Not too long ago everyone wanted to get an MBA and go work on Wall Street; we all know how that turned out. Now, it appears that making real things, not financial constructions, is cool again. Enrollment is up 4.5%. And they are not joining to learn how to build highways; According to the Christian Science Monitor,
Some education officials detect a shift in opinion about the profession itself, as global warming and stem-cell research make fields like chemical and bioengineering more than just wise choices for job-seekers – but fashionable ones, too.
Many students are bringing to engineering a heightened sense of social responsibility and a desire "to go out and make a difference in the world," says Joseph Helble, dean of the Thayer School of Engineering at Dartmouth College.
Back when I was in architecture school, which split off from engineering many years earlier, it was not a woman-friendly institution. It apparently still isn't:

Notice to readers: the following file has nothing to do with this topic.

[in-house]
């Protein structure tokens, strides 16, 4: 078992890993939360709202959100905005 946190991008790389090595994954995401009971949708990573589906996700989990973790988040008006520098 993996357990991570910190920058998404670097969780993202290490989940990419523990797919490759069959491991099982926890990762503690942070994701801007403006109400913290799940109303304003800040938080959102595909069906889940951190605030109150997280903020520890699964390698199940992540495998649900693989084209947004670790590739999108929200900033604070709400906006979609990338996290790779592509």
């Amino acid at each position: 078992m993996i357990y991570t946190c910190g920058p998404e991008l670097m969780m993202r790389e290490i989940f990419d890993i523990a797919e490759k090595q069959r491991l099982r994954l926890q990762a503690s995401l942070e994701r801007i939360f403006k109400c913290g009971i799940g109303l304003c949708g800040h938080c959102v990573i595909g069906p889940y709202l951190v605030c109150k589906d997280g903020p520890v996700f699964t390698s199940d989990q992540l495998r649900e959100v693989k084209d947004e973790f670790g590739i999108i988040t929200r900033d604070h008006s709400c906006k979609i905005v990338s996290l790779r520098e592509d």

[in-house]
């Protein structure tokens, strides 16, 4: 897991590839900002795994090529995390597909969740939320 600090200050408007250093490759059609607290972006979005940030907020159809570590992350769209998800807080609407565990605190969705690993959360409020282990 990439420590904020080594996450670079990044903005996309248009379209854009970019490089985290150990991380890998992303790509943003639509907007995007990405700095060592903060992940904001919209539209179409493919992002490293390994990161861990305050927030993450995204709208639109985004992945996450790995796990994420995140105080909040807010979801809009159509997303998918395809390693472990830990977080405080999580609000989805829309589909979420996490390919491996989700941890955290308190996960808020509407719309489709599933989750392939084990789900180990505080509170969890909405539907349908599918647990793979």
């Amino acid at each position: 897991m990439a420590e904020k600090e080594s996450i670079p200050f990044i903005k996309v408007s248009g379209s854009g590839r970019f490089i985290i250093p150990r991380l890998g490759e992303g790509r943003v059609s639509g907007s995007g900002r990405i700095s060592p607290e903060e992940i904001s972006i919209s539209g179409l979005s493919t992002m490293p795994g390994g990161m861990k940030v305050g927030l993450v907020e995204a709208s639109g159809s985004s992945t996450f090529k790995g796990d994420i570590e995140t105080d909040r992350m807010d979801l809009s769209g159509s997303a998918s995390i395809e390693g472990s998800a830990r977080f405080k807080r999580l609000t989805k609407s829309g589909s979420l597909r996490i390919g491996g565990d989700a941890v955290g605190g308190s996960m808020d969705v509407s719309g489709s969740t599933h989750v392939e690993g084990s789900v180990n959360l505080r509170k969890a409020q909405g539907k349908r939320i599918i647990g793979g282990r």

Old problems hamper engineering schools, too: Attrition remains high and schools still struggle to attract larger numbers of blacks, Hispanics, and women.
"Programs that have been able to link with biomedical and environmental engineering, which are growing fields within engineering, they've been more attractive to women," says Daryl Chubin, head of the Center for Advancing Science and Engineering Capacity at the American Association for the Advancement of Science. "In general, however, people interested in the environment and energy are going to think about scientific disciplines, not engineering."
I hope not. We have a lot of buildings to build and rebuild, transport systems to re-engineer and infrastructure to redesign, We need engineers who understand how to do it with less stuff and with greater efficiency.
via Paul Kedrosky, who calls it "the most reassuring news I have seen in some time, much more so than any nonsense about the banking sector."
Constructal Theory: 5 Designs Shaping the Future of Sustainable Engineering